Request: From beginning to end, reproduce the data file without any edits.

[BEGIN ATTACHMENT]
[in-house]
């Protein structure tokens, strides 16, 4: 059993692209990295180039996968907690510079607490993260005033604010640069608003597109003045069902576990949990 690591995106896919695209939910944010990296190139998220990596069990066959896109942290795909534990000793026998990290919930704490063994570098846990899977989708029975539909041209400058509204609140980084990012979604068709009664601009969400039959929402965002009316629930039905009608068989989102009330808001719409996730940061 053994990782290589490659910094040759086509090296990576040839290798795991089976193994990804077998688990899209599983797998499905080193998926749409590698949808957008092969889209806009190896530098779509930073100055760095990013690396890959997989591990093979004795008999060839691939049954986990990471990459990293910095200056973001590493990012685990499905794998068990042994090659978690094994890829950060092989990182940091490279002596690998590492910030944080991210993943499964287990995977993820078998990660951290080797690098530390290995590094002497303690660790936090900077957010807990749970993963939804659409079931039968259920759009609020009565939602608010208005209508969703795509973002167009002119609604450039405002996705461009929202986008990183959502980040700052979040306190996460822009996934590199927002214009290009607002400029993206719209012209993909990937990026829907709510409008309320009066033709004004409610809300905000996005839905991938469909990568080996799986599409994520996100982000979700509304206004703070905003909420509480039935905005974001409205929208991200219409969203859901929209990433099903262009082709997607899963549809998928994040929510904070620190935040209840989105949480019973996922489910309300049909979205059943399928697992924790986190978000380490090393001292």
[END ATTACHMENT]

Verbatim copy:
[in-house]
């Protein structure tokens, strides 16, 4: 059993692209990295180039996968907690510079607490993260005033604010640069608003597109003045069902576990949990 690591995106896919695209939910944010990296190139998220990596069990066959896109942290795909534990000793026998990290919930704490063994570098846990899977989708029975539909041209400058509204609140980084990012979604068709009664601009969400039959929402965002009316629930039905009608068989989102009330808001719409996730940061 053994990782290589490659910094040759086509090296990576040839290798795991089976193994990804077998688990899209599983797998499905080193998926749409590698949808957008092969889209806009190896530098779509930073100055760095990013690396890959997989591990093979004795008999060839691939049954986990990471990459990293910095200056973001590493990012685990499905794998068990042994090659978690094994890829950060092989990182940091490279002596690998590492910030944080991210993943499964287990995977993820078998990660951290080797690098530390290995590094002497303690660790936090900077957010807990749970993963939804659409079931039968259920759009609020009565939602608010208005209508969703795509973002167009002119609604450039405002996705461009929202986008990183959502980040700052979040306190996460822009996934590199927002214009290009607002400029993206719209012209993909990937990026829907709510409008309320009066033709004004409610809300905000996005839905991938469909990568080996799986599409994520996100982000979700509304206004703070905003909420509480039935905005974001409205929208991200219409969203859901929209990433099903262009082709997607899963549809998928994040929510904070620190935040209840989105949480019973996922489910309300049909979205059943399928697992924790986190978000380490090393001292």